Vienna (ABC Live): Radiation Protection : More training, more awareness and more effective implementation of regulations are needed to better protect patients and health professionals from undue radiation exposure related to medical procedures, participants in an IAEA conference held last week concluded.
The almost 550 participants in the International Conference on Radiation Protection in Medicine: Achieving Change in Practice widely agreed that efforts should focus on monitoring to reduce radiation exposure of tissue outside the targeted area in radiotherapy patients, eye protection from radiation in interventional procedures, and the implementation of clinical imaging guidelines.
Intensified work in these areas is conducted in response to the Bonn Call for Action, which was issued by the IAEA and the World Health Organization (WHO) following a 2012 international conference in Bonn, Germany, which provided for a decade long global roadmap on radiation protection in medicine.
Work conducted under the action plan contributes to safer diagnostic, therapeutic and interventional procedures involving medical radiation. It is estimated that around 10 million people undergo such treatment and diagnosis procedures every day.
“Ensuring that such procedures are safe is an integral part of our work,” said IAEA Director General Yukiya Amano in his closing speech. “The use of ionizing radiation in medicine greatly benefits individual patients and the general health of populations which are fortunate enough to have access to this technology. It is essential that patients and health professionals are protected from the harmful effects of radiation.”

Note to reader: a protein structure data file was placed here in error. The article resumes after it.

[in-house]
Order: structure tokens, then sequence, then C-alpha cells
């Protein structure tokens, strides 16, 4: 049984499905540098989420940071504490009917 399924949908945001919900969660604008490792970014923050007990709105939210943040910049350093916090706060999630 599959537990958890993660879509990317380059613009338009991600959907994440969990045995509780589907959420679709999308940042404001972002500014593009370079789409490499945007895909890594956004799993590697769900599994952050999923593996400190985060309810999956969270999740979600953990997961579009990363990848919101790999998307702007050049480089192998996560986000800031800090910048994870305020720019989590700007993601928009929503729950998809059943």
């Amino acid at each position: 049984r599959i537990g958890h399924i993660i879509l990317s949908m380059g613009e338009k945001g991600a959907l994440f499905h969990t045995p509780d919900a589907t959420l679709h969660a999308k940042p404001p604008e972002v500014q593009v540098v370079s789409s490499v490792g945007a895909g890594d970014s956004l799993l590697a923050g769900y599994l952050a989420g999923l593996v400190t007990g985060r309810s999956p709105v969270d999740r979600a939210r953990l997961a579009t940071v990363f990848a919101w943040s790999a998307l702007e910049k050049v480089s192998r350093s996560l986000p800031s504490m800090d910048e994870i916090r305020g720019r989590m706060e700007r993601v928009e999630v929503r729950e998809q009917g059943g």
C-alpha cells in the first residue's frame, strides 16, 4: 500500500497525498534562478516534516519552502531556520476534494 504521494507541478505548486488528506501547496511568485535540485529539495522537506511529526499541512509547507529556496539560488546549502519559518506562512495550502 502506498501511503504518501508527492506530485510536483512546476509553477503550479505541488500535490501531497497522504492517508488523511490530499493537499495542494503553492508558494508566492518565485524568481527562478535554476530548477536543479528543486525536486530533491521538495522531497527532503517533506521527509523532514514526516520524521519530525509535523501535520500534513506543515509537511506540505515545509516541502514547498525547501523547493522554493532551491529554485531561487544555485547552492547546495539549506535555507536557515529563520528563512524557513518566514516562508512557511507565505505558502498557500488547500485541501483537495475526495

Speakers at the 11-15 December 2017 conference in Vienna noted good progress halfway through the decade of action envisioned in the Bonn Call for Action, but also agreed that much work remains.
They highlighted the need for organizations and other stakeholders to work together for better results.
“Through conferences such as this, and in many other ways, the Agency plays a key role in enabling countries to share experiences and best practices,” Mr Amano said.
He noted that the IAEA’s Radiation Protection of Patients website was a leading source of information on the topic, and welcomed a new online toolkit to support implementation of the Bonn Call for Action. The toolkit enables the sharing of information and knowledge about the safe use of radiation, providing for better protection of patients and workers.
The way forward
At the conference, the IAEA and conference co-sponsors WHO and the Pan American Health Organization (PAHO), reconfirmed their commitment to safety and to the Bonn Call for Action.
Joy St John, WHO Assistant Director-General for Climate and Other Determinants of Health, said the Bonn Call for Action fosters international cooperation and functions as a global benchmark for advancing radiation safety and quality in health care.
“I give my personal commitment that WHO is determined to continue cooperating with the IAEA, in close collaboration with all relevant stakeholders, towards a safer and effective use of radiation in health care,” she said.
Pablo Jimenez, Regional Advisor in Radiological Health at PAHO, also expressed support to the call: “PAHO is looking forward to improve radiation safety in medicine through a continuous process of translating science into policies.”